Originally from Atlantic Highlands, NJ, Sean Andrews earned a BS in Economics and Political Science from the US Air Force Academy. Upon graduation he served as a Financial Management & Acquisition Officer where he has held positions in financial services, comptrollership, and acquisition. In 2012, Sean earned an MS in Cost Analysis. He is currently deployed in Afghanistan, serving a one year tour. Sean has been involved in various entrepreneurial ventures to include human relations & media, and plans to execute several more projects in the near future. Sean believes seasteading is the future of urbanization, and that the coastal urbanization efforts in Singapore, Tokyo, Dubai, and Amsterdam signal the natural growth of cities – toward greater utilization of floating solutions to meet market requirements. This natural inclination should be embraced with broader vision and goals. Seasteading will provide diverse political organization and counter the tendency for institutional convergence. As an ambassador, Sean plans to host campus meetings exploring research areas, and spark enough interest to energize a campus organization designed to promote awareness, research, and excitement for seasteading.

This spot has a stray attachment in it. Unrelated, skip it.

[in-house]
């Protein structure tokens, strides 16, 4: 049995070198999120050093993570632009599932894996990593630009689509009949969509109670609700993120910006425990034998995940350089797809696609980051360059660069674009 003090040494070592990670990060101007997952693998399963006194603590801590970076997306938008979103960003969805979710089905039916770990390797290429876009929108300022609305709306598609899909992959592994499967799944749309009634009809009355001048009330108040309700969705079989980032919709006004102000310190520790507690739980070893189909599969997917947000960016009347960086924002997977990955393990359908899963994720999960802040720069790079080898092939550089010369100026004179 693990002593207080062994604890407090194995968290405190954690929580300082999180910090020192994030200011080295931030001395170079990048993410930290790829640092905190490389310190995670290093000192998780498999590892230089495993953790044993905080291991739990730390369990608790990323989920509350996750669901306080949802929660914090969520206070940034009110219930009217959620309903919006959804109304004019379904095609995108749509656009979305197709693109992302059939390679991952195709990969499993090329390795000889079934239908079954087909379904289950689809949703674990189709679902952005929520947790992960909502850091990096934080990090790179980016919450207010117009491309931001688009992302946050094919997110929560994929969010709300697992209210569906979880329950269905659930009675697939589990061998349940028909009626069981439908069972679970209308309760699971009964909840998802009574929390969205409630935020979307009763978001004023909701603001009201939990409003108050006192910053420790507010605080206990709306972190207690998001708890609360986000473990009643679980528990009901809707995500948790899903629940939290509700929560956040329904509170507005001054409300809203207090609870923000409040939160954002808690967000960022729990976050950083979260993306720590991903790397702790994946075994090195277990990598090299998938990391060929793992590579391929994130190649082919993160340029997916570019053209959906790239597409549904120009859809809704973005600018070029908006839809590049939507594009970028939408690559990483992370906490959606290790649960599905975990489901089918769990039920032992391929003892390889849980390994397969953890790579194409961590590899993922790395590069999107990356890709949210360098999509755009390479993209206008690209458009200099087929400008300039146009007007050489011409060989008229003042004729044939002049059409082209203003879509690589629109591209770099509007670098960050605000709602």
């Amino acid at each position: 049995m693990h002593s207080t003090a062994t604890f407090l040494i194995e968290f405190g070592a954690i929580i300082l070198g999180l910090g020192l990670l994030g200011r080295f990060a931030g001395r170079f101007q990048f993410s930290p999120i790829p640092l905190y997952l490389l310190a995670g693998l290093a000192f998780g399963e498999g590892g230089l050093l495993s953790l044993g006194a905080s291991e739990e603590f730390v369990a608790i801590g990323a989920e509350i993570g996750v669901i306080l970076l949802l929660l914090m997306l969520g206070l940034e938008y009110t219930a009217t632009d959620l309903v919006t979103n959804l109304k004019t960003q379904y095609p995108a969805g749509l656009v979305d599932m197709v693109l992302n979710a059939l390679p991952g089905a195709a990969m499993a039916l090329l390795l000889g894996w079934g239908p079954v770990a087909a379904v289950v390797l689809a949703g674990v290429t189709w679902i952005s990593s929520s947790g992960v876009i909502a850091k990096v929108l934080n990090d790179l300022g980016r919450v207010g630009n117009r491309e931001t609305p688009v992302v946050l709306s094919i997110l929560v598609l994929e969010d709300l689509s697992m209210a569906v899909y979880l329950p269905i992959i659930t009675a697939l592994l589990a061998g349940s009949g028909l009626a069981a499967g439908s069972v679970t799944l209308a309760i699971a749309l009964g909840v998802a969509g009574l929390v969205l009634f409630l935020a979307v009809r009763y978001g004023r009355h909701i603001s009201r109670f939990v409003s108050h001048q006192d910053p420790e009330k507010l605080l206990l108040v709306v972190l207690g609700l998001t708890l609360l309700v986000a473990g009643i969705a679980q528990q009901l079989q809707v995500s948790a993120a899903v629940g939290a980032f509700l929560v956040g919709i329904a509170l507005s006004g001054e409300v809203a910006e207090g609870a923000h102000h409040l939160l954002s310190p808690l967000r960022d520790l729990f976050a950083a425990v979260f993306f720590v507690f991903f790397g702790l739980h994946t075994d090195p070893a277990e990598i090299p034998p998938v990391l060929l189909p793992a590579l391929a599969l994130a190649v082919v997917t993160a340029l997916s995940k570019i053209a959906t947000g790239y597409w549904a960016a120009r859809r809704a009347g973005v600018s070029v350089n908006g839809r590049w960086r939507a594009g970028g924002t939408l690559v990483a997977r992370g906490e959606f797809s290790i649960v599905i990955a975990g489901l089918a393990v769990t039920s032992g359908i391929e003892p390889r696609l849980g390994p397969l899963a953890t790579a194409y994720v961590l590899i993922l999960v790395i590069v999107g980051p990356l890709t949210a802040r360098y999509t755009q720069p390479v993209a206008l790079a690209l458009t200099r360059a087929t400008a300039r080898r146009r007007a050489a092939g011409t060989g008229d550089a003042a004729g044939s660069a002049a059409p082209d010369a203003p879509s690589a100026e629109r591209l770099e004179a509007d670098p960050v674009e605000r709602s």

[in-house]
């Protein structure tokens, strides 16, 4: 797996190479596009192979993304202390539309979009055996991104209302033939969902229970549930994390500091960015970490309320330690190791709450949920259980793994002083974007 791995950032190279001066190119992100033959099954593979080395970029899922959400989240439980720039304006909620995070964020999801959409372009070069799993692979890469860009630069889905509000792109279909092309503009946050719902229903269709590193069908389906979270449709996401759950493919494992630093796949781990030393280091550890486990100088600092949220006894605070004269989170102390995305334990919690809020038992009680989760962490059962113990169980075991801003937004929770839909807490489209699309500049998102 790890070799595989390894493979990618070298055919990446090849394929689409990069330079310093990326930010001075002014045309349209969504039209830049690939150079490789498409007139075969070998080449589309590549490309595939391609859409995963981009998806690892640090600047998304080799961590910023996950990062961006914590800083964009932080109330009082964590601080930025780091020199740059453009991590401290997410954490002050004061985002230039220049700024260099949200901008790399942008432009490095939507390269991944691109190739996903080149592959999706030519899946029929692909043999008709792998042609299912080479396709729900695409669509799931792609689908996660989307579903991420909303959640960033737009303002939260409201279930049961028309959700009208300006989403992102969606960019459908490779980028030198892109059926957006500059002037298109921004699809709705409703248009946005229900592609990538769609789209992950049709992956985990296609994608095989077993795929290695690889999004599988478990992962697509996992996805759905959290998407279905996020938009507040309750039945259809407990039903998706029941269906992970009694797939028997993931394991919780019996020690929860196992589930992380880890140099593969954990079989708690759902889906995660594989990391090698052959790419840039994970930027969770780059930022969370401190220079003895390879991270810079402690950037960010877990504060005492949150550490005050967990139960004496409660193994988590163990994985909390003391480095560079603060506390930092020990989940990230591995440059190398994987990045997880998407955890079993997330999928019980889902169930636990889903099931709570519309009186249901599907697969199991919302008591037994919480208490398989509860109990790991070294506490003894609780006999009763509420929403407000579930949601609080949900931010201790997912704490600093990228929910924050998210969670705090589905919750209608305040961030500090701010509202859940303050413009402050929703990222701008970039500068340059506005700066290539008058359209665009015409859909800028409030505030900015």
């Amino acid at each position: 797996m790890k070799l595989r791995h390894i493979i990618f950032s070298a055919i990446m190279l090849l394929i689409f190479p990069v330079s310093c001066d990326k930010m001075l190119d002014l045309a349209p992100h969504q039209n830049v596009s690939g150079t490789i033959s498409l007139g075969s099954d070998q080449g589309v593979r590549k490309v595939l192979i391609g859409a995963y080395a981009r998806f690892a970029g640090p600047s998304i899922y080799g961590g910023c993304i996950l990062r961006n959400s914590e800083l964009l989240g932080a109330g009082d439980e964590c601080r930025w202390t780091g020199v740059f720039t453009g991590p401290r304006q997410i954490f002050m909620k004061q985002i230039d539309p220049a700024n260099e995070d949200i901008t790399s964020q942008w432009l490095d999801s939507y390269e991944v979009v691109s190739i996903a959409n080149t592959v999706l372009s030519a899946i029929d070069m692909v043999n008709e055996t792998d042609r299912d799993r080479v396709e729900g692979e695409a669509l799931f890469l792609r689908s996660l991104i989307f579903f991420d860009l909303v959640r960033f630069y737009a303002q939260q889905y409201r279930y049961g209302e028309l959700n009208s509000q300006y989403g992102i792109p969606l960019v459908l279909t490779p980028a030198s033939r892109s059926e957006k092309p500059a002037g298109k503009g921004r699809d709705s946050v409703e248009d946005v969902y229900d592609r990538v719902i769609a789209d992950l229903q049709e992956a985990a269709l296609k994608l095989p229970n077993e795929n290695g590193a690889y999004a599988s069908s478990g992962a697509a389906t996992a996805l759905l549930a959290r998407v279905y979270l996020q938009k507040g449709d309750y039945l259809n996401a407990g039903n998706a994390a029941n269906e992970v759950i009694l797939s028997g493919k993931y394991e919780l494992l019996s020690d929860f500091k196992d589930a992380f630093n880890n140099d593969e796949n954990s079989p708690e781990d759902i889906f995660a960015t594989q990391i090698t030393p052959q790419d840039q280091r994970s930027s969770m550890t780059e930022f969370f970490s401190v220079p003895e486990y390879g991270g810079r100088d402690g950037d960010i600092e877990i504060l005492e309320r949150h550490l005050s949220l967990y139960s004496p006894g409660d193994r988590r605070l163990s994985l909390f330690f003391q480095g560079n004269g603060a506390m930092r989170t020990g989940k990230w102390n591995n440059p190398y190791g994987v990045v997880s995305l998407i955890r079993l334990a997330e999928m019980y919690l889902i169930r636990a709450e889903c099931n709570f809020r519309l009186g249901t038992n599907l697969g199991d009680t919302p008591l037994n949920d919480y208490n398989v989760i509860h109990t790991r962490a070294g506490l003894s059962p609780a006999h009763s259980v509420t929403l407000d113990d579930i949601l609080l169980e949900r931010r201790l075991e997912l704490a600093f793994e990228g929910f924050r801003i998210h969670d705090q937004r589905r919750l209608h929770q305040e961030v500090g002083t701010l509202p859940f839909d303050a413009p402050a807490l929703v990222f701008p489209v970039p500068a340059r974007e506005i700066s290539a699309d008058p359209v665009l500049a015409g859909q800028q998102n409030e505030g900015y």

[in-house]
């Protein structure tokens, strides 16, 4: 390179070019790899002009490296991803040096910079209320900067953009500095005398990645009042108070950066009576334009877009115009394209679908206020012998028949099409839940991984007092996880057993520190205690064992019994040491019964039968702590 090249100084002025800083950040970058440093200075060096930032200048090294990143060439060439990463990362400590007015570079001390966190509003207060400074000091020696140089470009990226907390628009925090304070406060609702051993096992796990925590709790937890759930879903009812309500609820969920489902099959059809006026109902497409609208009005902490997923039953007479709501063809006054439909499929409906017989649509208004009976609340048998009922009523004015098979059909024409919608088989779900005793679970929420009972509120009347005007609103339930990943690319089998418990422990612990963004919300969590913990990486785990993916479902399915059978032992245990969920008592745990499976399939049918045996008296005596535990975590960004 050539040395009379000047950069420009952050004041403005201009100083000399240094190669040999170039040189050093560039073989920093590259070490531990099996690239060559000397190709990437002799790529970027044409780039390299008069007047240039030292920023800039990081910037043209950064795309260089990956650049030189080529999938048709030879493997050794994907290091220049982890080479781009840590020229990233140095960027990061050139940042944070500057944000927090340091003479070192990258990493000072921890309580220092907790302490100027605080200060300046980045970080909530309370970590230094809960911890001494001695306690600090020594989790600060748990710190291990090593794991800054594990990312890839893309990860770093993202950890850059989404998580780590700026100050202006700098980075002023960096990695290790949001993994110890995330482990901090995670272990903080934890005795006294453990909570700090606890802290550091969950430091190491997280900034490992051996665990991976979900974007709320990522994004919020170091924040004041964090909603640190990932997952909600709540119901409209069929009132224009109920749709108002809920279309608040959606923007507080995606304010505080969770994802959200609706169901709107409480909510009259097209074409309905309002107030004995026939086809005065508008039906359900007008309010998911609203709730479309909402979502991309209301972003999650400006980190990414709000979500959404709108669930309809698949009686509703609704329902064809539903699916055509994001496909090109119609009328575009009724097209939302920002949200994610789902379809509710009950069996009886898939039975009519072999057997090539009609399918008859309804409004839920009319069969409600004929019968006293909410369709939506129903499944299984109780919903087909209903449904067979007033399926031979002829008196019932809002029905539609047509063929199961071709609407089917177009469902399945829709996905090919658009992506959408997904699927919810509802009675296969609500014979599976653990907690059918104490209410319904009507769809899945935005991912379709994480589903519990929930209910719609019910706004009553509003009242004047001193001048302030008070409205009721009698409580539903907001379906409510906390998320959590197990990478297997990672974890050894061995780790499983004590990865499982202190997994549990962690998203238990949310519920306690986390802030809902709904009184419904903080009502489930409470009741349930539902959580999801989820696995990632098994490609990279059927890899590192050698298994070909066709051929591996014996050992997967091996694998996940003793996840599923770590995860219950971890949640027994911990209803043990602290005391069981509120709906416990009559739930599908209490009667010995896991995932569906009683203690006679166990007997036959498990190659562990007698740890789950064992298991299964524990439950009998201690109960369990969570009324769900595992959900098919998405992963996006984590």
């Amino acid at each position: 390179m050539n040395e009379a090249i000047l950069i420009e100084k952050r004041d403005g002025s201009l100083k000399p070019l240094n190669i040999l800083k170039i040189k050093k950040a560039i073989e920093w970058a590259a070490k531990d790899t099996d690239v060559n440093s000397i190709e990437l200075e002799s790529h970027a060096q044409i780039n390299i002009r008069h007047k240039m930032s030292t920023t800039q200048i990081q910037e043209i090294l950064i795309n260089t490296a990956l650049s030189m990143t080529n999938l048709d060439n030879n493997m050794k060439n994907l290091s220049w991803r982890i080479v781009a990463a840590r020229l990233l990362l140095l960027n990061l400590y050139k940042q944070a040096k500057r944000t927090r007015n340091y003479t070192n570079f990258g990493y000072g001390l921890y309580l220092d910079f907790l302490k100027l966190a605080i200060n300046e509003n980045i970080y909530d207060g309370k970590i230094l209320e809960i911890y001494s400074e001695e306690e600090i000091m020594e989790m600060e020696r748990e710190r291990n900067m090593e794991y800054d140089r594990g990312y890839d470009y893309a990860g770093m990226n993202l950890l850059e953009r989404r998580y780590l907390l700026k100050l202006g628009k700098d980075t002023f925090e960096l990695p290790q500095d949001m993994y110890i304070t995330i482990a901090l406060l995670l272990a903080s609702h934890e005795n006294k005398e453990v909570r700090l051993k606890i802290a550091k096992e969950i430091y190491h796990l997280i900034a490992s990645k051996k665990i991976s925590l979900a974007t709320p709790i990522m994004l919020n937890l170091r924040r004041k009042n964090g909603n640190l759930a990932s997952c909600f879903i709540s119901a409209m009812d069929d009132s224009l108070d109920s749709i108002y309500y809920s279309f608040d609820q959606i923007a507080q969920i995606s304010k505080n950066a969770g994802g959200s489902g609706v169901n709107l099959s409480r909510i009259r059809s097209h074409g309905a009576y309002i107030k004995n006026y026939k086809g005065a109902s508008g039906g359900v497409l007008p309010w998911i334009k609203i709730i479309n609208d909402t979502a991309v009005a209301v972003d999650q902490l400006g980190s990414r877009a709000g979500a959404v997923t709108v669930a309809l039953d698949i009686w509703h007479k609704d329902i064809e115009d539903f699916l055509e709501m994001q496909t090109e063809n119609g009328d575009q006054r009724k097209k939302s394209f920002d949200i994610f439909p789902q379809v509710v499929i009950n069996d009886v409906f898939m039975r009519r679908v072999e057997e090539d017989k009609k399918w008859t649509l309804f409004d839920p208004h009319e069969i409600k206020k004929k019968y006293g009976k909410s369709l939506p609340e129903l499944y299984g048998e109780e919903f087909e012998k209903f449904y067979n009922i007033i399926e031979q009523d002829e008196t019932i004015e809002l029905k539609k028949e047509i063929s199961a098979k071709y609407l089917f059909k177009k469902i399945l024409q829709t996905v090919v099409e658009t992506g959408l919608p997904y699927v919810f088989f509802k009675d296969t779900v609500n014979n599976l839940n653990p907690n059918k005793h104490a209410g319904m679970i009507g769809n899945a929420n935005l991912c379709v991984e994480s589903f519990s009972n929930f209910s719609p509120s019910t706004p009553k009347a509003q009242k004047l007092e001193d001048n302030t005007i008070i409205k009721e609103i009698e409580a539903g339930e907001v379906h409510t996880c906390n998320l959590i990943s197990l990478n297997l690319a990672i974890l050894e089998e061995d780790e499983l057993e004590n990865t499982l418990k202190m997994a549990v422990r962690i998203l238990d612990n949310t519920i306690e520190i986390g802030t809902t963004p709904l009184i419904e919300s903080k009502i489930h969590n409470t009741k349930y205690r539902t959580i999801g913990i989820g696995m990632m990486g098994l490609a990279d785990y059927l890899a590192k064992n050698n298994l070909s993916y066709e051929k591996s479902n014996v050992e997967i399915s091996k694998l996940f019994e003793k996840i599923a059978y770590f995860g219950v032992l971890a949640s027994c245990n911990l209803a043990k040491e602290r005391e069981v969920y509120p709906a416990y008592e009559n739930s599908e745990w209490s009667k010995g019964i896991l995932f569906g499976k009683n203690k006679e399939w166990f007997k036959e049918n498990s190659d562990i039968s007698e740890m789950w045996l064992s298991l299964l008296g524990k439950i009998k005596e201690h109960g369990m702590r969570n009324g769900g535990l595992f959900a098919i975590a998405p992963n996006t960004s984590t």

“Institutional competition allows us to progress our ethics, enhance our creativity, and enrich our ingenuity.”
Srooley Harp is currently completing a-levels in order to study medicine. He is interested in science, medicine and technology. He first became enthusiastic about seasteading after reading “Breakout: Pioneers of the Future, Prison Guards of the Past, and the Epic Battle That Will Decide America’s Fate” by Newt Gingrich. Srooley thinks seasteading is for the pioneers of the future, and that outdated laws are preventing innovation and breakthrough, especially in the medical field.
“My goal as an Ambassador is to raise the awareness of The Seasteading Institute in the scientific community, and about what possibilities it brings to the future of healthcare. I believe seasteading can help bring about great scientific change through its lack of bureaucracy which is currently stunting scientific progress.”